What You Don't Know About the 1906 Quake

Former librarian digs her fingers into San Francisco’s deep past.

By Joe Rosato Jr.
|  Sunday, Apr 18, 2010  |  Updated 8:30 AM PDT
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On this 104th anniversary of the 1906 San Francisco earthquake, a former librarian finds herself working tirelessly to  reveal the true victims of that disaster.

In a small room, cluttered with binders and notepads, Gladys Hansen gingerly fingered a letter and began to read: “My grandmother lost her only brother. Was he buried somewhere under the streets of San Francisco?”

The letter was written by a Sonoma, Calif., woman who had heard of Hansen’s lifetime devotion to the dead of 1906.

For more than 30 years, the former San Francisco librarian has dug her fingers into San Francisco’s deep past unearthing the names of those who perished in the great quake and fire. She’s plowed through police files, coroner reports, medical records and hotel logs. She’s taken in stories passed through generations and across the globe. 

“It has remained since 1906 a family mystery,” the letter continued. ”And Uncle Willy’s history has perished along with the man.”

Hansen waved her hand across the din of binders with titles like “houses” and “coroner.”

“A lot of keeping me going is the stories that come,” said Hansen. “Everyone of these names is the story.”

San Francisco’s official death toll from the 1906 disaster is less than 500 -- but through years of research, Hansen has collected nearly 3,000 names or stories of the dead or missing. She believes the total number of victims may be as much as three times that number.

Hansen said pre-earthquake San Francisco was a “hotel town” filled with sailors, foreign visitors, travelers and prostitutes. Many passed beneath the City’s radar and were never officially logged. After the 1906 disaster, city officials reasoned many of the reported missing had simply slipped out of town.  But Hansen has her own theories on why the City never bothered to compile a list of names of the dead.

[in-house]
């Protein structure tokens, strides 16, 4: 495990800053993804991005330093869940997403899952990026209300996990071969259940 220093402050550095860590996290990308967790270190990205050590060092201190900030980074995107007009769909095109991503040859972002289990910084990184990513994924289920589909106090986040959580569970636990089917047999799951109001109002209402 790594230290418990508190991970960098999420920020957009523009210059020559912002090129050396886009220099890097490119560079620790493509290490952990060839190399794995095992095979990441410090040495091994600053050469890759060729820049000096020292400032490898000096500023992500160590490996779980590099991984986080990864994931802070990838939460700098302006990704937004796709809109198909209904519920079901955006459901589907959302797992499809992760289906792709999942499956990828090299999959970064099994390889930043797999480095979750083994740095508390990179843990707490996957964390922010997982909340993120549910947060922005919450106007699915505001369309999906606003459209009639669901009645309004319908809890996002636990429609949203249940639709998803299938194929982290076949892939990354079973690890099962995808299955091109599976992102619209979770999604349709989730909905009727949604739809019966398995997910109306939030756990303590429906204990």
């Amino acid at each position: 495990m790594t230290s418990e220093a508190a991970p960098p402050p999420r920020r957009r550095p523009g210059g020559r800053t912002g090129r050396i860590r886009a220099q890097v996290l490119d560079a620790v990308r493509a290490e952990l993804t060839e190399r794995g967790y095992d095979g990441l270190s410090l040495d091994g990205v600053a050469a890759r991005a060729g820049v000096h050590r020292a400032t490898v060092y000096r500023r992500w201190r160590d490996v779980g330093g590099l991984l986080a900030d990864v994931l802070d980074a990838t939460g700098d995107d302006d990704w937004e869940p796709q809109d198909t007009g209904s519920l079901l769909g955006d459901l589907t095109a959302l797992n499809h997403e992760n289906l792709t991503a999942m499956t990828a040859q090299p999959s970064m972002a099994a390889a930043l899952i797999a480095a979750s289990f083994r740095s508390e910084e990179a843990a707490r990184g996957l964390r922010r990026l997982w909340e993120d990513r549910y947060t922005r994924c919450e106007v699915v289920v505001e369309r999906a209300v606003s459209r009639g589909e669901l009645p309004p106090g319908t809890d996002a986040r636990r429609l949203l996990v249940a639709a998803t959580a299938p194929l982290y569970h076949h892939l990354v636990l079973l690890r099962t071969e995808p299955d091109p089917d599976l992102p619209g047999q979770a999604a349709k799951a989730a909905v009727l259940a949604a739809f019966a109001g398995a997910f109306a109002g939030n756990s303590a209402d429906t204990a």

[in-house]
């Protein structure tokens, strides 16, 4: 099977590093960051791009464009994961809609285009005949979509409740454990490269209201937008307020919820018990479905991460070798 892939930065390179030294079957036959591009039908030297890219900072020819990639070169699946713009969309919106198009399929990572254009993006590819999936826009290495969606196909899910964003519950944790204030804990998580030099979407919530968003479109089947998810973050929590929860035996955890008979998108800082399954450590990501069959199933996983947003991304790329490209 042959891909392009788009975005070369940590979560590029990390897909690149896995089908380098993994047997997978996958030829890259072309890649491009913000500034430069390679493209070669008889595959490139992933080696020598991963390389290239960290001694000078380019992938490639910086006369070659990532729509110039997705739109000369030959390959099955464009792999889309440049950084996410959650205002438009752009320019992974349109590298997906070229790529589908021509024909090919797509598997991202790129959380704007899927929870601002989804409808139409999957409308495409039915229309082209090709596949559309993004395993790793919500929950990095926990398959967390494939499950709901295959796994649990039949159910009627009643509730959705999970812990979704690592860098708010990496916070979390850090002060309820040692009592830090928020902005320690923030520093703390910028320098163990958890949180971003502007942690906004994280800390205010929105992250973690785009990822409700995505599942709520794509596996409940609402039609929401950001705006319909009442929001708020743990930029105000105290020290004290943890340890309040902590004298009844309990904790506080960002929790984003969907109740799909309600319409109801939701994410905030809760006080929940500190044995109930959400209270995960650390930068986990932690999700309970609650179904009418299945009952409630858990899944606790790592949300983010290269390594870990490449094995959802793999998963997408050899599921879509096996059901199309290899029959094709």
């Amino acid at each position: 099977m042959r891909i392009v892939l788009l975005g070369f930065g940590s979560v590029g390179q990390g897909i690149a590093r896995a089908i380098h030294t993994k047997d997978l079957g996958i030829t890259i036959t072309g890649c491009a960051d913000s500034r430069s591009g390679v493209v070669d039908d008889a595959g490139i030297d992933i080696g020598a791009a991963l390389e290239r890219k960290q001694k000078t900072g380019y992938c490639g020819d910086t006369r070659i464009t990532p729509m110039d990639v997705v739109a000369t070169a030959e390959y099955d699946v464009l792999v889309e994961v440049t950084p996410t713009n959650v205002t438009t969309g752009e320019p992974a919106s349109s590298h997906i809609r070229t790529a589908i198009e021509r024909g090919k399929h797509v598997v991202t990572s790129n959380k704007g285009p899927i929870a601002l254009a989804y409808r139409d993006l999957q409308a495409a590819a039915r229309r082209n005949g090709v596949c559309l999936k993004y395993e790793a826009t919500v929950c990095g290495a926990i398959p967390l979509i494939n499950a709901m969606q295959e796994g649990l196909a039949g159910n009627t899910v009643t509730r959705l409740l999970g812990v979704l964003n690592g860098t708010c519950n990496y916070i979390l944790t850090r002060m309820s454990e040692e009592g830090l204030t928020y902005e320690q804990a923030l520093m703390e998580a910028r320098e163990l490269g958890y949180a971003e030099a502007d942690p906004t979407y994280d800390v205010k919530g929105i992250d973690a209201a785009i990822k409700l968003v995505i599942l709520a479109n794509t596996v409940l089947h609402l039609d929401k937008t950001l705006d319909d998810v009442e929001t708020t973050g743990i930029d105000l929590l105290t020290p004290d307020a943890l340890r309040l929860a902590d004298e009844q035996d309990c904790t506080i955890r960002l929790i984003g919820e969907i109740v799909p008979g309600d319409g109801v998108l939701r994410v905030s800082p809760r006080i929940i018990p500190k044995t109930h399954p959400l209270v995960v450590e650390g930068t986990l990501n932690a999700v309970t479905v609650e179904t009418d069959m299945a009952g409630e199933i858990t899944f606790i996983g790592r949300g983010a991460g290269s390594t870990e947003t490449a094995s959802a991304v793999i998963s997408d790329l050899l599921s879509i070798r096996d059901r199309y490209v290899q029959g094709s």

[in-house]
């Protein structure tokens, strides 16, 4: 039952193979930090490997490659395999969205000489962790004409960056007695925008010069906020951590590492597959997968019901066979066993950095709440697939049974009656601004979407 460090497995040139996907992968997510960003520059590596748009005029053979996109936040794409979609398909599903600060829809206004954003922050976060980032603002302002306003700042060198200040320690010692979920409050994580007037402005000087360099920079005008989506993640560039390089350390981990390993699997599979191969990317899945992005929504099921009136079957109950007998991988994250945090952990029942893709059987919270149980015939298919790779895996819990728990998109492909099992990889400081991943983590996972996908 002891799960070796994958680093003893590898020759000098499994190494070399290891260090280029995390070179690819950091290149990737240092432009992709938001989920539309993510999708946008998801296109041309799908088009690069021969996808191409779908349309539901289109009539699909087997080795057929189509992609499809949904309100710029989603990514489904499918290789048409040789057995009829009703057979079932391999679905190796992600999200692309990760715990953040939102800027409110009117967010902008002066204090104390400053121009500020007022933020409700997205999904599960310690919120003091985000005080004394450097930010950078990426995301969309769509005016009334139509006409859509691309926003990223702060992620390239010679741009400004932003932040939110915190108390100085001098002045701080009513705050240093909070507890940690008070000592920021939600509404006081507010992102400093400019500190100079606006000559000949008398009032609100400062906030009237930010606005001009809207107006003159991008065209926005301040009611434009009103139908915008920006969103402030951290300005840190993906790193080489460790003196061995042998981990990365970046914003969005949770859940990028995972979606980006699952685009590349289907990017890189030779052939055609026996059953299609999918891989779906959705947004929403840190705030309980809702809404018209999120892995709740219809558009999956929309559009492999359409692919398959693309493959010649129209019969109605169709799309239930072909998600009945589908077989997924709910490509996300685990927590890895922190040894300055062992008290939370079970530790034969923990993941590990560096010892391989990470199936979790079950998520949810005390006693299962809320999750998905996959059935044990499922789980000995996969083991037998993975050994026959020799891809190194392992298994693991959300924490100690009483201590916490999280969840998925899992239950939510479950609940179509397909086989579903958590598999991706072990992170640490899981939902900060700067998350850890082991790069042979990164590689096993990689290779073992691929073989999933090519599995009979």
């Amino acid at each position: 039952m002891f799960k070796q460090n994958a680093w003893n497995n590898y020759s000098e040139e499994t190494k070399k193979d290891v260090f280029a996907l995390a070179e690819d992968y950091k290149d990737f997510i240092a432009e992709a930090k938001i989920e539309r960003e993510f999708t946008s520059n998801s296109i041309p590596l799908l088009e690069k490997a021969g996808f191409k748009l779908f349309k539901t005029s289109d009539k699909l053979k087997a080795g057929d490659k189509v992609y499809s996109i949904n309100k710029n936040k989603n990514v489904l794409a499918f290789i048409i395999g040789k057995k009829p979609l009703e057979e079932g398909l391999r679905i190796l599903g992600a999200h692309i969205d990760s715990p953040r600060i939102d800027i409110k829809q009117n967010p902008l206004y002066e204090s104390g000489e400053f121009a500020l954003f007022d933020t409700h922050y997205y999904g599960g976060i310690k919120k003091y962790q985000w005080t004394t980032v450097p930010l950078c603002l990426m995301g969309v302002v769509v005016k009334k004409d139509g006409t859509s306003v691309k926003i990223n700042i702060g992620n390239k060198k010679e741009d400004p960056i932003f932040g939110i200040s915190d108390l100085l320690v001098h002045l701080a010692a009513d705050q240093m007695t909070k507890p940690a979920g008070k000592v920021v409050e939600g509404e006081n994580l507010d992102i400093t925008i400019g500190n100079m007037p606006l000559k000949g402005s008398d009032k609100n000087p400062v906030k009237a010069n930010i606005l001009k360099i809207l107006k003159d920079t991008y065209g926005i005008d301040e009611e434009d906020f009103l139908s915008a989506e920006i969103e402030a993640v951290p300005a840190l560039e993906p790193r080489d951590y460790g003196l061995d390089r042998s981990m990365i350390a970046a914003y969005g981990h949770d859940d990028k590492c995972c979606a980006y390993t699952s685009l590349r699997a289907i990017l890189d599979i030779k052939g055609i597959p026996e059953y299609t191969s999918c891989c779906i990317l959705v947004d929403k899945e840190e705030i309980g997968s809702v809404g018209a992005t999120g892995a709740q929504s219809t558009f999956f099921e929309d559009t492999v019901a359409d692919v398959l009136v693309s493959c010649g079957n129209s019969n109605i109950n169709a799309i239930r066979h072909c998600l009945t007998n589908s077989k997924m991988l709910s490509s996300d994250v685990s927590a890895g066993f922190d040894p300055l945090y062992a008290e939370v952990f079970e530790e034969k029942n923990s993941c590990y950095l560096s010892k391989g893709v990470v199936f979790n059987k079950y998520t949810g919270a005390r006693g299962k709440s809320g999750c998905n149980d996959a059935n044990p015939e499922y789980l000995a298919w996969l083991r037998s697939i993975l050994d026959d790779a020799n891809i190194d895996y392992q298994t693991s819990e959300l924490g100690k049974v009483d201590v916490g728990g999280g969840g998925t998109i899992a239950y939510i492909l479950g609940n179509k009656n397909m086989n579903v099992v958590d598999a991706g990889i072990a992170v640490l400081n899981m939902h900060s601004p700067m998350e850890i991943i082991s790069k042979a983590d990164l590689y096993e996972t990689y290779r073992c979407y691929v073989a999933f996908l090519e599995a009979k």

“Perhaps it couldn’t have been done at that time for a city to grow,” she said. “To return to some sense of normalcy. And now it can.”

Hansen has become keenly interested in the numerous hotels and boarding houses that dotted the City at the time. Through her research, she is slowly discovering how the quake ravaged the old wooden hotels – and whether the guests ever had a chance to escape.

“Barrett, Johns Aloysius, age 40, Floor six, Room 670, “ Hansen read from a list of guests at the Grand Hotel, which was destroyed in the quake. “So you know darn well that man didn’t get out of that hotel when it rocked.”

Hansen’s research has brought comfort and closure to many relatives who’ve long wondered the fate of their long-lost relatives. Dr. Frank Blaisdell, whose father survived the 1906 quake, said Hansen’s work has put a face to the disaster.

“I think it’s been important that she brings this up and keeps emphasizing the fact that people should not be forgotten and the deaths should not be suppressed,” Blaisdell said. “We should acknowledge what happened in our biggest disaster.”

Hansen’s work delves far deeper than just its human victims. She’ll tell you 15,000 horses perished in the fires – and 15,000 guns were purchased in the days after the quake.

“The only thing I haven’t counted yet are the seagulls,” she laughed.

But Hansen hasn’t yet found the Uncle Willy mentioned in the letter by the Sonoma woman. It’s something that sticks with her as she delves deeper into her research, and the list of dead continues to rise more than a century after the tragedy.  
 

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